In the previous articles we introduced this ‘Now What Do I Do?’ series, and discussed Option 1 – Sit Tight in the first article. Then we discussed some options you might pursue if you didn’t have the income or the savings to be able to continue to make your mortgage payment: Option 2 – Loan Modification, Option 3 – Short Sale, and Option 4 – Deed in Lieu of Foreclosure.
In this post we’ll talk about a fifth option that you may want to think about even if you are financially capable of maintaining your payments. Option means you have a choice. This option is called Strategic Default or, more casually, ‘walking away’ or ’sending in the keys’. You are ‘underwater’, and you owe more on the mortgage than the house is worth in the current market. The essence of Strategic Default is that although you may be capable of continuing to make the mortgage payments, and are therefore not eligible for a Short Sale or Deed in Lieu settlement from your lender, you may decide for any of a variety of reasons that you should not continue making the payments, and that you will simply return your home to the bank and let them foreclose and re-possess it or sell it at the foreclosure auction.
There are a number of key factors for you to consider in this thought process, none trivial, and all laid out many times in the press over the past couple of years. Five of the main ones are summarized here:
- Your circumstances may have changed, and this house may no longer be appropriate for you – in size, in expense, in location, etc; perhaps no longer appropriate to the degree that you would consider bearing a fair amount of pain to get out of the mortgage, move out of the house, and start over.
- A foreclosure would cause a significant negative impact on your credit score, and your ability to buy another house later, or a car, etc; it could also have a negative impact on your ability to get your next job, as employers are starting starting to use credit records as a job qualification
- It is considered unethical and immoral to not pay your debts; however, it is not illegal. The agreement you signed has a specific legal process,called foreclosure, for canceling it. The lender, as well as you, willingly entered into both sides of the agreement, with the house as the secured asset.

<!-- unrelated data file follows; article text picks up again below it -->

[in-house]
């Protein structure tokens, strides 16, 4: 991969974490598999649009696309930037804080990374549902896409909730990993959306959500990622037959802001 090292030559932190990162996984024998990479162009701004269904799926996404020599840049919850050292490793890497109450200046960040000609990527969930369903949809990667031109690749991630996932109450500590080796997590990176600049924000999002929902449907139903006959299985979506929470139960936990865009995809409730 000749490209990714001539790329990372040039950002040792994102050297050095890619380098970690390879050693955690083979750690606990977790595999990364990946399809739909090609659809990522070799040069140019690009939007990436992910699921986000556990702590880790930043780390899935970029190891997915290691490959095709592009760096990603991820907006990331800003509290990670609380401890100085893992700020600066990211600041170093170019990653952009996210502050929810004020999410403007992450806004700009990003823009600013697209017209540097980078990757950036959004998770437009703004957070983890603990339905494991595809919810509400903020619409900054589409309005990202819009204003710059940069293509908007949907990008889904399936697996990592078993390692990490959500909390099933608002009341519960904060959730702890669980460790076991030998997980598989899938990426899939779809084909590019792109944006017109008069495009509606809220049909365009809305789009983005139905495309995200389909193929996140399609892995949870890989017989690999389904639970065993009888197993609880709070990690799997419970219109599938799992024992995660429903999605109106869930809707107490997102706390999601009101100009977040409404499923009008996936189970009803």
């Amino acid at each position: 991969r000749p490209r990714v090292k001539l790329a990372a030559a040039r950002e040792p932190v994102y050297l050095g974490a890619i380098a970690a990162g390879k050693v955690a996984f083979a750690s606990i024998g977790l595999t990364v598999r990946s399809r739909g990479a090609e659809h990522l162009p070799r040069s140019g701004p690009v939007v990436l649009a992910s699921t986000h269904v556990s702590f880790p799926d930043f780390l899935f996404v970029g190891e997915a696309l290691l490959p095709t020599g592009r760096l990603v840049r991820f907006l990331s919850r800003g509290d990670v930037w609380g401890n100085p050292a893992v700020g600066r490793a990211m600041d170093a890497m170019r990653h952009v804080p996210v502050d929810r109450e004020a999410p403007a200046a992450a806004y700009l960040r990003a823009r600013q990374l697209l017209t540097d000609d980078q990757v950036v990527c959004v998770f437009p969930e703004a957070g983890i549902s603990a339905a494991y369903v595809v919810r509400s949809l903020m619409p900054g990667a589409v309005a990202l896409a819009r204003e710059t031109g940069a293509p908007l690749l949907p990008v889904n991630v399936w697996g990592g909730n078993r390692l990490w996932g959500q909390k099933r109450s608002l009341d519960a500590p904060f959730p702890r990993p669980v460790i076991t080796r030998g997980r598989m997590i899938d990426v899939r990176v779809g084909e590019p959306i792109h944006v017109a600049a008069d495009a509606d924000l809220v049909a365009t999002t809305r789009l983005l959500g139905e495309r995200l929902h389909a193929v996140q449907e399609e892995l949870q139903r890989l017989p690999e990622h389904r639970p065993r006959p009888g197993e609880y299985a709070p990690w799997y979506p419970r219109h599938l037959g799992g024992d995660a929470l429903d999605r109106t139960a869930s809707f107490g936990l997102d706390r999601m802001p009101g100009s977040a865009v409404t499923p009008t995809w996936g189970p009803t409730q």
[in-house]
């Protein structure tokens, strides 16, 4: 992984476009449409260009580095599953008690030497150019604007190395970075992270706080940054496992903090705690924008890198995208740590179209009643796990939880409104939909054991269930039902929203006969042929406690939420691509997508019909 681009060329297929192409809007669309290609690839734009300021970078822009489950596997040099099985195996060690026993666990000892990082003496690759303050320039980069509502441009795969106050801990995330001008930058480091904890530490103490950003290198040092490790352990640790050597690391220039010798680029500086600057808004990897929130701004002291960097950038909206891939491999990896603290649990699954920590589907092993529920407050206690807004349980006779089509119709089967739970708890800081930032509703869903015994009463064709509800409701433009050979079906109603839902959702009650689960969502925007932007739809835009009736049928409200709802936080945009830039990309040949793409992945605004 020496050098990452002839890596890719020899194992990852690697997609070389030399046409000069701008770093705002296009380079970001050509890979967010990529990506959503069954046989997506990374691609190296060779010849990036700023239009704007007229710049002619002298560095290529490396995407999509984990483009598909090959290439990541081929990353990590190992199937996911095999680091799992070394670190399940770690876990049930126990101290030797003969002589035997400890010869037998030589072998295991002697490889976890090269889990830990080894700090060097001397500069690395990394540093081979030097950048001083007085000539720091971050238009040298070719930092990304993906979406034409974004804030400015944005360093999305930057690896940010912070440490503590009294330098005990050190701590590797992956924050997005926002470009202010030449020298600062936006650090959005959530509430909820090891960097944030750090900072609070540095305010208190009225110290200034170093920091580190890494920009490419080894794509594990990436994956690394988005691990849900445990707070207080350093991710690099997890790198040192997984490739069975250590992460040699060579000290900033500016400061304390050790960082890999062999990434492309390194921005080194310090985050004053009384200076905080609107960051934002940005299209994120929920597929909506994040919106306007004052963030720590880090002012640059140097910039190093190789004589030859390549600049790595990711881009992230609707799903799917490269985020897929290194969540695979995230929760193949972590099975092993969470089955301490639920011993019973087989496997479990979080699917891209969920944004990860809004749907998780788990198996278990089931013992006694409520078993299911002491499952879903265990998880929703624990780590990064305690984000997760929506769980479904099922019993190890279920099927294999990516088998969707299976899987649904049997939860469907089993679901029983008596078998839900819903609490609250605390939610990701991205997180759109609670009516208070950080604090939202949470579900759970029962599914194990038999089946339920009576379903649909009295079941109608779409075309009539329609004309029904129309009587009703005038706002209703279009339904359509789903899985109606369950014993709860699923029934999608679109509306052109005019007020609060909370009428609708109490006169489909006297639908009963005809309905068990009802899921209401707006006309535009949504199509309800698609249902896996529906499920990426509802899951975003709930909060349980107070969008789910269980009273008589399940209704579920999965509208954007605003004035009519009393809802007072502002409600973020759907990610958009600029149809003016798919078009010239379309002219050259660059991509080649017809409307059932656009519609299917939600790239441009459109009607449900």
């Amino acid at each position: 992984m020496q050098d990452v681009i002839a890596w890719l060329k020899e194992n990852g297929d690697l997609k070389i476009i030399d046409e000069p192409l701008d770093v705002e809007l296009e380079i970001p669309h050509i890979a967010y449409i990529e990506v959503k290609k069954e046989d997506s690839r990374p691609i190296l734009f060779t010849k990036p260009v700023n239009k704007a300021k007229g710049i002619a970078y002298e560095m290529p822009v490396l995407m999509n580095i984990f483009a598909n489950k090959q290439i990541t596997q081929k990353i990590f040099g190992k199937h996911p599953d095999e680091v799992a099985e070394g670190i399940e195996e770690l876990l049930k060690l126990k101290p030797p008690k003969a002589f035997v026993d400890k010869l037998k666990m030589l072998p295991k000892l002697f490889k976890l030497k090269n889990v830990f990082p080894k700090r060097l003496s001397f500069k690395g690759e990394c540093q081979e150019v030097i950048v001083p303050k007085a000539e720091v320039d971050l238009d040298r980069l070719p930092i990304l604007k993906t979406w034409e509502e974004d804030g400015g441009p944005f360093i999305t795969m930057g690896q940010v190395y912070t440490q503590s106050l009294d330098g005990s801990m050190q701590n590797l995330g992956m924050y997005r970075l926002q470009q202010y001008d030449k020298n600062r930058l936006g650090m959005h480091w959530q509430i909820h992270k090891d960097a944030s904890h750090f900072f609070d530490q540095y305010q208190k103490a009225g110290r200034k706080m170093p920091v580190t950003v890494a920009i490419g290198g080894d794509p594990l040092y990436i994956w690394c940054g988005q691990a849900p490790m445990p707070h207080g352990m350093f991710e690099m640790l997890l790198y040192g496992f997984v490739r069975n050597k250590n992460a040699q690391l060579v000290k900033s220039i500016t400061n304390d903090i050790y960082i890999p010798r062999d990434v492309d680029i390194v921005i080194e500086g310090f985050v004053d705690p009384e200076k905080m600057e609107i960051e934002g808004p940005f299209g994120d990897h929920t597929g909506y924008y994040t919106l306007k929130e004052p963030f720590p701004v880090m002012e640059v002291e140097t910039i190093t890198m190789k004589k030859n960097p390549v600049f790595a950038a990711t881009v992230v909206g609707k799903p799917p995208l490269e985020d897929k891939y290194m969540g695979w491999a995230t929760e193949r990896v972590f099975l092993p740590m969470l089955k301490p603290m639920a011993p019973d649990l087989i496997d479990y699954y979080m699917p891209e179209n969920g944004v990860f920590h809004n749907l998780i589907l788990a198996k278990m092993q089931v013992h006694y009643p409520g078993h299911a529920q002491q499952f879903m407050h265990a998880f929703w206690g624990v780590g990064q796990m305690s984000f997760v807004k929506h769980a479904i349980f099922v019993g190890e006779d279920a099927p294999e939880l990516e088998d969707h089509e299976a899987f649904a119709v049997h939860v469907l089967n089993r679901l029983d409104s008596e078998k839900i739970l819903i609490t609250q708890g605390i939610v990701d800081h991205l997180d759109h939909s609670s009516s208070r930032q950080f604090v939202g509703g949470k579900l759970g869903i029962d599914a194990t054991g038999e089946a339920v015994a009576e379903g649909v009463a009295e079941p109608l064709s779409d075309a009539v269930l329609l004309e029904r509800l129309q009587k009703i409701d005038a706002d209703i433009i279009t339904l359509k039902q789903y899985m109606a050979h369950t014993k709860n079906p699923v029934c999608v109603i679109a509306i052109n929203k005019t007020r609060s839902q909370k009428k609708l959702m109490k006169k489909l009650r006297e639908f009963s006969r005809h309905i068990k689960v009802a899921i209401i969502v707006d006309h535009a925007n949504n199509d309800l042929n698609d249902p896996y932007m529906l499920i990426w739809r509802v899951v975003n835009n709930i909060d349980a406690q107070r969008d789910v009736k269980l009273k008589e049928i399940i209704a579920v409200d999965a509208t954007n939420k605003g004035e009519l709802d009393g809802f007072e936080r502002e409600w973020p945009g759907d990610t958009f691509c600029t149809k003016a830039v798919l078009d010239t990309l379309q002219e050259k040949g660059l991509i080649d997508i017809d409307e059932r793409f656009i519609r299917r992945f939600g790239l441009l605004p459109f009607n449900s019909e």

- You may not have been prudent in how much you borrowed, but you didn’t cause the financial debacle we are now in, nor did you personally cause the value of your house to drop to the degree it has. This is a bit like force majeure logic
- You have some obligation to consider the impact that staying in the home and continuing to make the payments has on your family’s well-being and financial future – relocating can be a major disruption, but being deeply underwater financially can be very stressful and unproductive.
Please keep in mind, again, that I am not a lawyer or accountant or licensed financial planner, and I cannot tell you all the ins and outs and consequences of this kind of action in your particular situation. If you have a second mortgage, or certain other kinds of liens, you particularly want to consult a lawyer, and perhaps your accountant as well, before making this kind of decision. Not all types of liens are wiped out by foreclosure.
If you would like a little more description of the foreclosure process, please see the next and last post in this series – Option 6 – Foreclosure. If you choose, for your own good and well-thought out reasons, to go down the Strategic Default path, then you want to manage the foreclosure process in the most businesslike and least painful way possible.
So there is lots to think about, and the stakes are not trivial. But the evidence is that the further people are underwater on their mortgage, the more likely they are to make the Strategic Default decision. Here is a chart from a presentation at Moody’s Fall 2009 Economic Outlook Conference – in this chart, from page 10 of the presentation, the left axis is CLTV – Current Loan to Value Ratio. A loan to value ratio greater than 100 means you are underwater. Note how the delinquency rate, and implied default rate, starts climbing sharply for CLTV rates over 105%.